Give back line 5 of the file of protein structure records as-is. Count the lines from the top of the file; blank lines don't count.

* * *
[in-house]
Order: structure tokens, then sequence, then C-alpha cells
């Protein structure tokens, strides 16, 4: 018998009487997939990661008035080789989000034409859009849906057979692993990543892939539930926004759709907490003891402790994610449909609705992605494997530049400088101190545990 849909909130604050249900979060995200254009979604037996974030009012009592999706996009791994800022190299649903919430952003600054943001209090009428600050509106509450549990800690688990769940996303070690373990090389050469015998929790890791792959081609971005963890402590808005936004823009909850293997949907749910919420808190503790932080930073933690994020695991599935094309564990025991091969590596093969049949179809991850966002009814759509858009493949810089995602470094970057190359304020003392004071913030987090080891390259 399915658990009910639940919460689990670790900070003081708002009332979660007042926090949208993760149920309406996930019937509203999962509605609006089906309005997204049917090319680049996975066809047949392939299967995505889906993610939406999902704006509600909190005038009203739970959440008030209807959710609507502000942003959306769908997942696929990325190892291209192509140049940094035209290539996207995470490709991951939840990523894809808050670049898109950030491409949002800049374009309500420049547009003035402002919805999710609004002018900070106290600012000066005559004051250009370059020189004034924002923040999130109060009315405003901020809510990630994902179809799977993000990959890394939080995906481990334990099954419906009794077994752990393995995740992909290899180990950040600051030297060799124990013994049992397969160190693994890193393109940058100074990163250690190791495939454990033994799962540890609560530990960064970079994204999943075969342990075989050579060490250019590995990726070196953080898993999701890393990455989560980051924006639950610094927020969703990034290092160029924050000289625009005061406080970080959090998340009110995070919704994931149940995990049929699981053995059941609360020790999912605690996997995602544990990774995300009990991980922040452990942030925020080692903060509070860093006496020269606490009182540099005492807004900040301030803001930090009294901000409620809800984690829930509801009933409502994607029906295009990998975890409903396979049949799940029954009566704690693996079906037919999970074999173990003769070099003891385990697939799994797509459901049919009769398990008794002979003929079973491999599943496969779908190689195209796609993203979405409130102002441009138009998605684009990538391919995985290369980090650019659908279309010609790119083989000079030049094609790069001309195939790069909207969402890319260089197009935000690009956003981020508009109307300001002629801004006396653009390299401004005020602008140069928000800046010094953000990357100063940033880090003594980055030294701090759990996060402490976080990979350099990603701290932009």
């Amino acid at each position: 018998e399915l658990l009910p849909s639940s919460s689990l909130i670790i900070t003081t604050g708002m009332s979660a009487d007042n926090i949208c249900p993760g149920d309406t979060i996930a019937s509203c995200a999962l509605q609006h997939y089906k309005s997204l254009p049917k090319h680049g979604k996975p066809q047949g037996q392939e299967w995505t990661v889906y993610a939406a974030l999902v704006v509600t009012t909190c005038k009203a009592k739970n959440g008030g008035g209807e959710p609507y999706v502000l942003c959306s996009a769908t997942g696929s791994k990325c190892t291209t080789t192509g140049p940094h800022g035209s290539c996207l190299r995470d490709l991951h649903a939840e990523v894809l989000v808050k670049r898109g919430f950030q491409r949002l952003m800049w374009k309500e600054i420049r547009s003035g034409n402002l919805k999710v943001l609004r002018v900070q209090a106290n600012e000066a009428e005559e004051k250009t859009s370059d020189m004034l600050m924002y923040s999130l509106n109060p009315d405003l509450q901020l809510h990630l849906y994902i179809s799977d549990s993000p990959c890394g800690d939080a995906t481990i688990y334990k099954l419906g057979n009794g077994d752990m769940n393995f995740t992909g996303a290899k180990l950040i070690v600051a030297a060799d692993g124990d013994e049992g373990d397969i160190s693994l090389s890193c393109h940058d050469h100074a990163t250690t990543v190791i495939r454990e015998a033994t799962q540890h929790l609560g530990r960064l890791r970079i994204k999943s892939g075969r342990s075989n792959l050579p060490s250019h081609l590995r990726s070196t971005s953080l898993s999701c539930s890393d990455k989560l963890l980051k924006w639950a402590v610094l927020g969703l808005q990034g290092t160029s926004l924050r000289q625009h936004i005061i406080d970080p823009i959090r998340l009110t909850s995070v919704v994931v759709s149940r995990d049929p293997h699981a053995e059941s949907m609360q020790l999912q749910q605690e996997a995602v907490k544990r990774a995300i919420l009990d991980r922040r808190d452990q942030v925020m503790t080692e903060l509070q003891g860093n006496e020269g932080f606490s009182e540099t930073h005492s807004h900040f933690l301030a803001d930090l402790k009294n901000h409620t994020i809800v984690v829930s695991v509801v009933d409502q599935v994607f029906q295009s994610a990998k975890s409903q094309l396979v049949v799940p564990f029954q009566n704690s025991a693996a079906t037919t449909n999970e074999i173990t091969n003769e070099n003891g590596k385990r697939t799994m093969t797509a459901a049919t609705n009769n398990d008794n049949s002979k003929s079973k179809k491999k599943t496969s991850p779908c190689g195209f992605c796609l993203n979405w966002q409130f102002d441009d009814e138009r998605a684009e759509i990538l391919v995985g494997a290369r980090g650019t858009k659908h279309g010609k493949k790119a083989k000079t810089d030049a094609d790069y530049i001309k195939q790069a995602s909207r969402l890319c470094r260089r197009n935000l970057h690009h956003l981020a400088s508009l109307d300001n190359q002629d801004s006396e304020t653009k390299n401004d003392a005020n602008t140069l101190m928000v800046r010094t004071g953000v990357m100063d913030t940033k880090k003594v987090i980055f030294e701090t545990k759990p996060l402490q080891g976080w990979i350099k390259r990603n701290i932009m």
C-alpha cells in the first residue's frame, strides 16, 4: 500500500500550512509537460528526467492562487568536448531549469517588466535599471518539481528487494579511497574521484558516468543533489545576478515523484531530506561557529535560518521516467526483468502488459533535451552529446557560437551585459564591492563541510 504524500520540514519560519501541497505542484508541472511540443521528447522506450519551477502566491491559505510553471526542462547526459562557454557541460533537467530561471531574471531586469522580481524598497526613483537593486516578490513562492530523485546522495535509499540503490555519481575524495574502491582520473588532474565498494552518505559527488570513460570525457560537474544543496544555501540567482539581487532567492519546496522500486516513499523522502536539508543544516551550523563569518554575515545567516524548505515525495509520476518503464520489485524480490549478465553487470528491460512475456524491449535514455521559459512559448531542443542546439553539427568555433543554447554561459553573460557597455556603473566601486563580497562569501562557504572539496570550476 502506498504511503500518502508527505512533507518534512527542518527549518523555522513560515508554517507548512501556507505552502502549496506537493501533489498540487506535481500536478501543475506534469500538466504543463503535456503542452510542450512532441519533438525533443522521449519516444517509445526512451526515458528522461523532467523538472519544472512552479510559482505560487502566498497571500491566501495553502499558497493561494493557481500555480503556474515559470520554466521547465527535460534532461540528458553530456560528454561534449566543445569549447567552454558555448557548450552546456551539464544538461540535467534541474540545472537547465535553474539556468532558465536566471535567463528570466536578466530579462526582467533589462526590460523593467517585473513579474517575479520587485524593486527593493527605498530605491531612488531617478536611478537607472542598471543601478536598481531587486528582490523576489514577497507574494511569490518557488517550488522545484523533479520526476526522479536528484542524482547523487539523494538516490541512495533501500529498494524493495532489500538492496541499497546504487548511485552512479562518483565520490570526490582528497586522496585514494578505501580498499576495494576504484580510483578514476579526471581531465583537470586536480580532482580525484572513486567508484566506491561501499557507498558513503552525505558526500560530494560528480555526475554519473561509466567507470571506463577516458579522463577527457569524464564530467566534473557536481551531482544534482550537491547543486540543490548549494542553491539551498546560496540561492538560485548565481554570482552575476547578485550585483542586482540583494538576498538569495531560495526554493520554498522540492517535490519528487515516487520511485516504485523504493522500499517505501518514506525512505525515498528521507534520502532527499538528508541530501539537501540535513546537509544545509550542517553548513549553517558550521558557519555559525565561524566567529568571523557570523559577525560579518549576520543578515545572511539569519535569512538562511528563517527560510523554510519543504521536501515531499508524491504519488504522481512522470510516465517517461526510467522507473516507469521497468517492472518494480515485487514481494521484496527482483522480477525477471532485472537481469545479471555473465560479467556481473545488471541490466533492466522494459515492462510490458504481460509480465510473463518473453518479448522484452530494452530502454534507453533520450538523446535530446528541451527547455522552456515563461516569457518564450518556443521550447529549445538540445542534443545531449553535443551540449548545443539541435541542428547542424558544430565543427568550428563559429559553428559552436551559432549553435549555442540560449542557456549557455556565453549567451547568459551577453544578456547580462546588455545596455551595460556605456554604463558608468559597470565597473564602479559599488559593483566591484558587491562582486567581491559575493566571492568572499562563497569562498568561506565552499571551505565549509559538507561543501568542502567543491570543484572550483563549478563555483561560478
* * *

C-alpha cells in the first residue's frame, strides 16, 4: 500500500500550512509537460528526467492562487568536448531549469517588466535599471518539481528487494579511497574521484558516468543533489545576478515523484531530506561557529535560518521516467526483468502488459533535451552529446557560437551585459564591492563541510 504524500520540514519560519501541497505542484508541472511540443521528447522506450519551477502566491491559505510553471526542462547526459562557454557541460533537467530561471531574471531586469522580481524598497526613483537593486516578490513562492530523485546522495535509499540503490555519481575524495574502491582520473588532474565498494552518505559527488570513460570525457560537474544543496544555501540567482539581487532567492519546496522500486516513499523522502536539508543544516551550523563569518554575515545567516524548505515525495509520476518503464520489485524480490549478465553487470528491460512475456524491449535514455521559459512559448531542443542546439553539427568555433543554447554561459553573460557597455556603473566601486563580497562569501562557504572539496570550476 502506498504511503500518502508527505512533507518534512527542518527549518523555522513560515508554517507548512501556507505552502502549496506537493501533489498540487506535481500536478501543475506534469500538466504543463503535456503542452510542450512532441519533438525533443522521449519516444517509445526512451526515458528522461523532467523538472519544472512552479510559482505560487502566498497571500491566501495553502499558497493561494493557481500555480503556474515559470520554466521547465527535460534532461540528458553530456560528454561534449566543445569549447567552454558555448557548450552546456551539464544538461540535467534541474540545472537547465535553474539556468532558465536566471535567463528570466536578466530579462526582467533589462526590460523593467517585473513579474517575479520587485524593486527593493527605498530605491531612488531617478536611478537607472542598471543601478536598481531587486528582490523576489514577497507574494511569490518557488517550488522545484523533479520526476526522479536528484542524482547523487539523494538516490541512495533501500529498494524493495532489500538492496541499497546504487548511485552512479562518483565520490570526490582528497586522496585514494578505501580498499576495494576504484580510483578514476579526471581531465583537470586536480580532482580525484572513486567508484566506491561501499557507498558513503552525505558526500560530494560528480555526475554519473561509466567507470571506463577516458579522463577527457569524464564530467566534473557536481551531482544534482550537491547543486540543490548549494542553491539551498546560496540561492538560485548565481554570482552575476547578485550585483542586482540583494538576498538569495531560495526554493520554498522540492517535490519528487515516487520511485516504485523504493522500499517505501518514506525512505525515498528521507534520502532527499538528508541530501539537501540535513546537509544545509550542517553548513549553517558550521558557519555559525565561524566567529568571523557570523559577525560579518549576520543578515545572511539569519535569512538562511528563517527560510523554510519543504521536501515531499508524491504519488504522481512522470510516465517517461526510467522507473516507469521497468517492472518494480515485487514481494521484496527482483522480477525477471532485472537481469545479471555473465560479467556481473545488471541490466533492466522494459515492462510490458504481460509480465510473463518473453518479448522484452530494452530502454534507453533520450538523446535530446528541451527547455522552456515563461516569457518564450518556443521550447529549445538540445542534443545531449553535443551540449548545443539541435541542428547542424558544430565543427568550428563559429559553428559552436551559432549553435549555442540560449542557456549557455556565453549567451547568459551577453544578456547580462546588455545596455551595460556605456554604463558608468559597470565597473564602479559599488559593483566591484558587491562582486567581491559575493566571492568572499562563497569562498568561506565552499571551505565549509559538507561543501568542502567543491570543484572550483563549478563555483561560478